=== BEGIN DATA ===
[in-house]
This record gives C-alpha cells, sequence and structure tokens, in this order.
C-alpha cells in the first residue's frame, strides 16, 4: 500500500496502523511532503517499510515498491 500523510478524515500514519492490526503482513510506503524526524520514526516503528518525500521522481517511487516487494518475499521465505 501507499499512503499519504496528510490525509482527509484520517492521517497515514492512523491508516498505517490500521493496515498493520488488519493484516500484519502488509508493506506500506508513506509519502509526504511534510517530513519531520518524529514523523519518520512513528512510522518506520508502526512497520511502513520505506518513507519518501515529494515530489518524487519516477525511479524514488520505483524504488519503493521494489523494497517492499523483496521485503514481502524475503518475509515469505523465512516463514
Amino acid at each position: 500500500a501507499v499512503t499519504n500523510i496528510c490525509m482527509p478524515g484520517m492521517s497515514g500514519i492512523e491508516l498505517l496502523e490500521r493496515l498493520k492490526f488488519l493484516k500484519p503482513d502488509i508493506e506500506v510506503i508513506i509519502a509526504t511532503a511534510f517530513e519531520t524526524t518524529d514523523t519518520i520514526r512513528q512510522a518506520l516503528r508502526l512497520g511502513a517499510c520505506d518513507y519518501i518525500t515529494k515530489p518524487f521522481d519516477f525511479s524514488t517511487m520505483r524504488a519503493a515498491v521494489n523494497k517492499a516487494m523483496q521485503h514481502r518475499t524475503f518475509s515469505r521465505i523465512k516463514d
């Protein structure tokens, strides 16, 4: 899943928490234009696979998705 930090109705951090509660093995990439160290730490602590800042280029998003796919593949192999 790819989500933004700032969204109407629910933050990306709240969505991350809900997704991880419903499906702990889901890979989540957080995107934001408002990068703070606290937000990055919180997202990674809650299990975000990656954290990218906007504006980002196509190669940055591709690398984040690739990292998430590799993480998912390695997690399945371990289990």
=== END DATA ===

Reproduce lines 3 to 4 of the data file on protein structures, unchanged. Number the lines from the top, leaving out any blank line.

C-alpha cells in the first residue's frame, strides 16, 4: 500500500496502523511532503517499510515498491 500523510478524515500514519492490526503482513510506503524526524520514526516503528518525500521522481517511487516487494518475499521465505 501507499499512503499519504496528510490525509482527509484520517492521517497515514492512523491508516498505517490500521493496515498493520488488519493484516500484519502488509508493506506500506508513506509519502509526504511534510517530513519531520518524529514523523519518520512513528512510522518506520508502526512497520511502513520505506518513507519518501515529494515530489518524487519516477525511479524514488520505483524504488519503493521494489523494497517492499523483496521485503514481502524475503518475509515469505523465512516463514
Amino acid at each position: 500500500a501507499v499512503t499519504n500523510i496528510c490525509m482527509p478524515g484520517m492521517s497515514g500514519i492512523e491508516l498505517l496502523e490500521r493496515l498493520k492490526f488488519l493484516k500484519p503482513d502488509i508493506e506500506v510506503i508513506i509519502a509526504t511532503a511534510f517530513e519531520t524526524t518524529d514523523t519518520i520514526r512513528q512510522a518506520l516503528r508502526l512497520g511502513a517499510c520505506d518513507y519518501i518525500t515529494k515530489p518524487f521522481d519516477f525511479s524514488t517511487m520505483r524504488a519503493a515498491v521494489n523494497k517492499a516487494m523483496q521485503h514481502r518475499t524475503f518475509s515469505r521465505i523465512k516463514d